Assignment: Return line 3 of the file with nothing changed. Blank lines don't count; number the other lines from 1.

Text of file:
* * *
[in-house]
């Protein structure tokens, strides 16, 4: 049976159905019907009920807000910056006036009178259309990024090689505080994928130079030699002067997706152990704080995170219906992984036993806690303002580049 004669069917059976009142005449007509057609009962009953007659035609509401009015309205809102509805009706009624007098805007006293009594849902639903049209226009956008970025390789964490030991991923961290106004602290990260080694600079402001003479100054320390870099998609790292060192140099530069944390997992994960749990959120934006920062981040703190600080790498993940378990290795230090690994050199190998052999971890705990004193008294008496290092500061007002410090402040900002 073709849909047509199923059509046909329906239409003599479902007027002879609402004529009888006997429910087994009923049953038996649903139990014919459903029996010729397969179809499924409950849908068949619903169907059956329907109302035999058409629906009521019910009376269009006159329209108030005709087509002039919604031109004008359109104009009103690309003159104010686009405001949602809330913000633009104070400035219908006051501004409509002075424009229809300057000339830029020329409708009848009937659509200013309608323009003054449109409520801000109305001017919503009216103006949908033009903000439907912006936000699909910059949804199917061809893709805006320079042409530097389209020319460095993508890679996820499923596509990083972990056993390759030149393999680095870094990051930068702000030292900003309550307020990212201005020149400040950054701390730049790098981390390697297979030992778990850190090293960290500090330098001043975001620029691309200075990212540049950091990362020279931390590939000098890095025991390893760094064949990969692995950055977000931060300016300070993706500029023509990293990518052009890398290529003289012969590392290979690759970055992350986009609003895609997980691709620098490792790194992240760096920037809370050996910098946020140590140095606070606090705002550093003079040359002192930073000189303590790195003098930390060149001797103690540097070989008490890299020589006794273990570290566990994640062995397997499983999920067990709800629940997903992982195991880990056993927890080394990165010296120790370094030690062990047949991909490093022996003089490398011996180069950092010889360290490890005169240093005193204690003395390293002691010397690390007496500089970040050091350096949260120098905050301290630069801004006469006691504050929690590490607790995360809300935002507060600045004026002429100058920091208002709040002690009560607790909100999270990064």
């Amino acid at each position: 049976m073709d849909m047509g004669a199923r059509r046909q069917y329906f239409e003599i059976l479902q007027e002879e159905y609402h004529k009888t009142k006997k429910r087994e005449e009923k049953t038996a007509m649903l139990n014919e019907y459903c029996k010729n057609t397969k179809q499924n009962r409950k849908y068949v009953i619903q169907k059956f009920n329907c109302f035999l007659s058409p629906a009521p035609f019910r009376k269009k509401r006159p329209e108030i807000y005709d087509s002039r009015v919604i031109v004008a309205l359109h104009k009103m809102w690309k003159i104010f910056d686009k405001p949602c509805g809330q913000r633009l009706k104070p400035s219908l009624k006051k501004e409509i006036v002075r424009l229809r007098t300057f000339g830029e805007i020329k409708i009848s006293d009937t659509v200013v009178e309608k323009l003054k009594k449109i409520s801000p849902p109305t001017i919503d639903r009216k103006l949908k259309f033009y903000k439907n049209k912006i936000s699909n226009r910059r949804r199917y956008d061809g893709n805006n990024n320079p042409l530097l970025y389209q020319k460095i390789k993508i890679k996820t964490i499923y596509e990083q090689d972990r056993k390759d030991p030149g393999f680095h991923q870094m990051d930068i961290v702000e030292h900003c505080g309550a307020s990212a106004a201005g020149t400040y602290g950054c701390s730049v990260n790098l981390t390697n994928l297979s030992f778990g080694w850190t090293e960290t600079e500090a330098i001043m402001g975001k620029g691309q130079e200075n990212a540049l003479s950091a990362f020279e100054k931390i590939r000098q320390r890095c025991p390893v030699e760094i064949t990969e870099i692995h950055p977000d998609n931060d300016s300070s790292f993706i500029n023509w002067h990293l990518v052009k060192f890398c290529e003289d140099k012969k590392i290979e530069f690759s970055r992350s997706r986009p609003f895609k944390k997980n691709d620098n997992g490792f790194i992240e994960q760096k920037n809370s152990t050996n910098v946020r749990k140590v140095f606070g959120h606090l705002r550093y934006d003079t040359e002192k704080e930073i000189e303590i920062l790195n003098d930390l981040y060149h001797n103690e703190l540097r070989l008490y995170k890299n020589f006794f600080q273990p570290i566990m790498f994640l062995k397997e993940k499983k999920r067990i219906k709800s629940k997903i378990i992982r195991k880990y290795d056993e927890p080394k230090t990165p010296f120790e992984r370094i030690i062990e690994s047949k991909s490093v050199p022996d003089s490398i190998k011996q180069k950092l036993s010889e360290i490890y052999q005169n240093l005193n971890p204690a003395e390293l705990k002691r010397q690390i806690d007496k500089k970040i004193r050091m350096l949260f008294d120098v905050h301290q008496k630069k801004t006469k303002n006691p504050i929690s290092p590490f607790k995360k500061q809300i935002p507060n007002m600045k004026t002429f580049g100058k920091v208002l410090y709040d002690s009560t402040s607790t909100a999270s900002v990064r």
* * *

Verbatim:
């Amino acid at each position: 049976m073709d849909m047509g004669a199923r059509r046909q069917y329906f239409e003599i059976l479902q007027e002879e159905y609402h004529k009888t009142k006997k429910r087994e005449e009923k049953t038996a007509m649903l139990n014919e019907y459903c029996k010729n057609t397969k179809q499924n009962r409950k849908y068949v009953i619903q169907k059956f009920n329907c109302f035999l007659s058409p629906a009521p035609f019910r009376k269009k509401r006159p329209e108030i807000y005709d087509s002039r009015v919604i031109v004008a309205l359109h104009k009103m809102w690309k003159i104010f910056d686009k405001p949602c509805g809330q913000r633009l009706k104070p400035s219908l009624k006051k501004e409509i006036v002075r424009l229809r007098t300057f000339g830029e805007i020329k409708i009848s006293d009937t659509v200013v009178e309608k323009l003054k009594k449109i409520s801000p849902p109305t001017i919503d639903r009216k103006l949908k259309f033009y903000k439907n049209k912006i936000s699909n226009r910059r949804r199917y956008d061809g893709n805006n990024n320079p042409l530097l970025y389209q020319k460095i390789k993508i890679k996820t964490i499923y596509e990083q090689d972990r056993k390759d030991p030149g393999f680095h991923q870094m990051d930068i961290v702000e030292h900003c505080g309550a307020s990212a106004a201005g020149t400040y602290g950054c701390s730049v990260n790098l981390t390697n994928l297979s030992f778990g080694w850190t090293e960290t600079e500090a330098i001043m402001g975001k620029g691309q130079e200075n990212a540049l003479s950091a990362f020279e100054k931390i590939r000098q320390r890095c025991p390893v030699e760094i064949t990969e870099i692995h950055p977000d998609n931060d300016s300070s790292f993706i500029n023509w002067h990293l990518v052009k060192f890398c290529e003289d140099k012969k590392i290979e530069f690759s970055r992350s997706r986009p609003f895609k944390k997980n691709d620098n997992g490792f790194i992240e994960q760096k920037n809370s152990t050996n910098v946020r749990k140590v140095f606070g959120h606090l705002r550093y934006d003079t040359e002192k704080e930073i000189e303590i920062l790195n003098d930390l981040y060149h001797n103690e703190l540097r070989l008490y995170k890299n020589f006794f600080q273990p570290i566990m790498f994640l062995k397997e993940k499983k999920r067990i219906k709800s629940k997903i378990i992982r195991k880990y290795d056993e927890p080394k230090t990165p010296f120790e992984r370094i030690i062990e690994s047949k991909s490093v050199p022996d003089s490398i190998k011996q180069k950092l036993s010889e360290i490890y052999q005169n240093l005193n971890p204690a003395e390293l705990k002691r010397q690390i806690d007496k500089k970040i004193r050091m350096l949260f008294d120098v905050h301290q008496k630069k801004t006469k303002n006691p504050i929690s290092p590490f607790k995360k500061q809300i935002p507060n007002m600045k004026t002429f580049g100058k920091v208002l410090y709040d002690s009560t402040s607790t909100a999270s900002v990064r």